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Against Two-Tap Opera

05/15/2015 03:14 pm ET | Updated May 14, 2016

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The dazzling young opera singer portraying Lizzy, the eponymous writer in my opera "A Woman in Morocco," which I am in Louisville at the Actors' Theatre directing for Kentucky Opera, sat down at the portable Remington, fed paper between the rollers, looked up, and asked, "Now what?" I offered motivation. "No," she laughed. "Not why. How. How do I work it? I've never use a manual typewriter before."

The opera's conductor laughed when I told him. "I recall teaching one of my protégés how to use a rotary phone; he kept looking for buttons to push." "Boy or girl?" I quipped. "Ah, it was not a 'princess' phone, if that's what you mean," he replied. Now, on our iPhones, smaller than the communicators Shatner and Nimoy once brandished, we can assign Siri not just a gender, but an accent. The telephone in my hotel room blinks, but I don't bother with it, since who would even think to call the hotel's switchboard to reach me?

After six hours working in the darkened Jory Theatre with the three gifted young 20-something women lighting, stage managing, and sound designing the opera, we took a break. Asked one, "Do I pronounce your name Hay-gen or Haw-gen?" I laughed, and answered the latter. "I'm sorry," she was quick to respond. "Not at all," I said. "Here's a quiz: how do you pronounce the name of the guy who wrote 'West Side Story'?" "Easy," said another, "steen." "Nope," I said, "stein." "No way," said the third, incredulous. "Way," I replied. "I remember how much it used to aggravate him that people messed it up." Silence. Quietly, almost reverently, my stage manager said, as though I might perhaps be a reanimated denizen of Jurassic Park, "You knew him?"

In the opera, in order to flesh out the doomed, touching fantasy self-image based on Bette Davis constructed by one of the men in their final love scene together, I had the character quote lines from the final scene in "Now, Voyager" where Davis and Paul Heinreid say goodbye over cigarettes. I saw it in a grand old movie palace as a teenager and wept not just for the characters in the story but for the actors' understanding of camp, modulated to the the very highest degree. Directing the scene, I asked the men if they'd ever seen it. No. "Dial it up on YouTube as soon as you can," I enthused, you'll love it; it will make this scene totally pop." I hope that they did.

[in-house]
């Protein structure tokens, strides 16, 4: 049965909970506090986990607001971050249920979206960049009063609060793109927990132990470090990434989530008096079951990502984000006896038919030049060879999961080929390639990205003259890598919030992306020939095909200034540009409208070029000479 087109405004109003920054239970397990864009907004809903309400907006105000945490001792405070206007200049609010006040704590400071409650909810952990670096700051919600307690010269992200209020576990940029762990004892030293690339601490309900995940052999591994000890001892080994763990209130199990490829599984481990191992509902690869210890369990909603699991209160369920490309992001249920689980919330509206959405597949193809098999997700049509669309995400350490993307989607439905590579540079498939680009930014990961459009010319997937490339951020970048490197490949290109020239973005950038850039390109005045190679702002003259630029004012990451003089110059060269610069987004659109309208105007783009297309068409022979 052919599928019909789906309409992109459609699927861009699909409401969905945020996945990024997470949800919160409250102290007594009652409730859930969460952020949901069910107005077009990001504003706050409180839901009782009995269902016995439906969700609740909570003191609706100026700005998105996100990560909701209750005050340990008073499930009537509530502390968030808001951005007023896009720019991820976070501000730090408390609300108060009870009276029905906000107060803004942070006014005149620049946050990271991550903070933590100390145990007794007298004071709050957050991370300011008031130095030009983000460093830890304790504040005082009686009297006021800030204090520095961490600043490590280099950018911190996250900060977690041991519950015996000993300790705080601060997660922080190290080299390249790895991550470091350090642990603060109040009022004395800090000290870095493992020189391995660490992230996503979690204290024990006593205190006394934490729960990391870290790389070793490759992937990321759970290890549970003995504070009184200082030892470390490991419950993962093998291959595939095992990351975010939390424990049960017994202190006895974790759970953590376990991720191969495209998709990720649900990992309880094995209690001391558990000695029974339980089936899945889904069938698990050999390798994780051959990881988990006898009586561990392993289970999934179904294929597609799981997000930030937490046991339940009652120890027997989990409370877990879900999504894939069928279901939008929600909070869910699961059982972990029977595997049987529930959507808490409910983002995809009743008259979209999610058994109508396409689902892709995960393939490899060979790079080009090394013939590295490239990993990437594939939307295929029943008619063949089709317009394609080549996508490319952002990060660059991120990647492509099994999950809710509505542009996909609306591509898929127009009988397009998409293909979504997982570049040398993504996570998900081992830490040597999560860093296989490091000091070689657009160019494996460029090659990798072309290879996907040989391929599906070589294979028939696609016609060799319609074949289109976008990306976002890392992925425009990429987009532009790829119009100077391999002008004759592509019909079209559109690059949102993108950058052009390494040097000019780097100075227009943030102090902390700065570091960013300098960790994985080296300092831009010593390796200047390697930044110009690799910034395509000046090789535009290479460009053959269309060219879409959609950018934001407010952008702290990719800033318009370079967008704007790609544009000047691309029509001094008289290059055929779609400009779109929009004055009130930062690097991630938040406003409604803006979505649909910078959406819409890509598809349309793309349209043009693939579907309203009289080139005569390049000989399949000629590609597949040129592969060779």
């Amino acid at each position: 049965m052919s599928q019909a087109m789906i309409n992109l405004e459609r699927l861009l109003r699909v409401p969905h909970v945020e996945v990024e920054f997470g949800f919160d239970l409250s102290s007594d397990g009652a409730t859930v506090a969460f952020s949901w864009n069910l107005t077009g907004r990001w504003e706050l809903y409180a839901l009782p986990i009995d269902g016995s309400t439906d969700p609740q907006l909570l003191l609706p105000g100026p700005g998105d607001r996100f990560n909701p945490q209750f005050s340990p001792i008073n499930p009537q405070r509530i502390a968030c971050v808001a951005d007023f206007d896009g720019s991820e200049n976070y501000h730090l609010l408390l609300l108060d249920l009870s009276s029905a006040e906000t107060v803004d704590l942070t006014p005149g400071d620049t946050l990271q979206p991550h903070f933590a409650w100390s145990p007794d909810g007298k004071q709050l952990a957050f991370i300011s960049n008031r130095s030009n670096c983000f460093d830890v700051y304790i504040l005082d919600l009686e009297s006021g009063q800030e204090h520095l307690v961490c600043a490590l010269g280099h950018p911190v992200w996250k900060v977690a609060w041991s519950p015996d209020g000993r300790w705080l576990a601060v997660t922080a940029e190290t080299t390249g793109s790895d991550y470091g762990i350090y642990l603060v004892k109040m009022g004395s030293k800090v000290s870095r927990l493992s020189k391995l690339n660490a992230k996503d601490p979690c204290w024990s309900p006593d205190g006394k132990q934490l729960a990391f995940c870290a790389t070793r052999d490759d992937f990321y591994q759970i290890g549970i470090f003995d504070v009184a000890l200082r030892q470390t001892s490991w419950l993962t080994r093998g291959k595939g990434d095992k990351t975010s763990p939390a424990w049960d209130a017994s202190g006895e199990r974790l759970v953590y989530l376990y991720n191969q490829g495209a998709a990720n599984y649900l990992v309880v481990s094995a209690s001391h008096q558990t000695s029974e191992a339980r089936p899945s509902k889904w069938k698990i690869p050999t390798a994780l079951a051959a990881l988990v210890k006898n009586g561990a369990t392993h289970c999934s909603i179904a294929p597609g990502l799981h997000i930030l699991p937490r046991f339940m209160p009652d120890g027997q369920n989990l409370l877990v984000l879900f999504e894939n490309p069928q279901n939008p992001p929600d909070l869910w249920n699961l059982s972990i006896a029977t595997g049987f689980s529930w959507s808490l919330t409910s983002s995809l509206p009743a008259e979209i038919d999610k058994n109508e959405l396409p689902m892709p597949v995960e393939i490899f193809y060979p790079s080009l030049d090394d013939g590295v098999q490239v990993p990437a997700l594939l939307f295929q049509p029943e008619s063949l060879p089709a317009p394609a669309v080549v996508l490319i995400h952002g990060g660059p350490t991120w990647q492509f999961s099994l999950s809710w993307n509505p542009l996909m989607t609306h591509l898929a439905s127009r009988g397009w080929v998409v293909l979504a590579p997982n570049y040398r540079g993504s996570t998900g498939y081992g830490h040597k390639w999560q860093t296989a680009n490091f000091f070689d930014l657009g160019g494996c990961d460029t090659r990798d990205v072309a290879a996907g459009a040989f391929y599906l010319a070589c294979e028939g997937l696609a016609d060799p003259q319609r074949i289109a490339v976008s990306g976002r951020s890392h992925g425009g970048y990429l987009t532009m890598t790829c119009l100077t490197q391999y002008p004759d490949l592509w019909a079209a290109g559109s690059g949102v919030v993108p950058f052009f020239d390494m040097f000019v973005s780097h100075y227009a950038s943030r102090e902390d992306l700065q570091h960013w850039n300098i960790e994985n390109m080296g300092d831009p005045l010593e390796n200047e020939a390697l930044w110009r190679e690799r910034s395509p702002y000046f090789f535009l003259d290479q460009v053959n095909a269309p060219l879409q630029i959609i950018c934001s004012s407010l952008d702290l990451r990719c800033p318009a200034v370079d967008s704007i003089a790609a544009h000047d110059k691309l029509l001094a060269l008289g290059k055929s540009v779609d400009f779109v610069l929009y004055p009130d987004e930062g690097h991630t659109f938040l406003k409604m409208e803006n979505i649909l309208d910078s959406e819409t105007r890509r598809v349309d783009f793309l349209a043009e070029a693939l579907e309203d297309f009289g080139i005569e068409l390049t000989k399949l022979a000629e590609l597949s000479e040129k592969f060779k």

"How much history we pre-internet types must seem to carry around in our brains to the Millennials," observed my conductor. "Now, that which fizzes in social media and art on the surface is enough for them most of the time. If they need to know more, they can Google it." I volunteered how Maurice Abravanel (whom spellcheck helpfully just corrected to "sabra engel," by the way) used to stroll around the grounds of Tanglewood, a sort of peripatetic Groves Encyclopedia whom young musicians (including myself) with a passion for oral history plied with questions, which he understood it was his role to answer with dignity and wisdom.

The other night, I stood in the middle of the empty stage of the darkened theater alone, a cup of coffee in one hand, the vocal score of my opera in the other, and reflected again upon not just how much accelerated the loss of our memories has become as a species, but how much more important the acting out of sophisticated, grown up, adult stories that reflect the multiple layers of meaning, intention, motivation, and memory has become, now that the Internet offers a pat answer for everything within two taps of an index finger.

Like education, opera is one of the "magic bullets." How quickly we are no more. Indeed, we are no more more quickly than ever before. The stories we tell, live, replete with mistakes, and wreathed in the inherent risk of live performance, vividly engage peoples' mature hearts and help to grow the poetic memories of folks starving, if only instinctively, for more than "two tap" answers.

America now leads the world in the development of opera. Our country needs opera companies more than ever to not simply spend their time massaging easily marketable retreads. We must encourage the composition of grown up, original stories told with sophisticated music that speak, as the saying goes, to our current condition. Otherwise, the Two-tappers win, and we should all hand our clarinets to someone who will play them.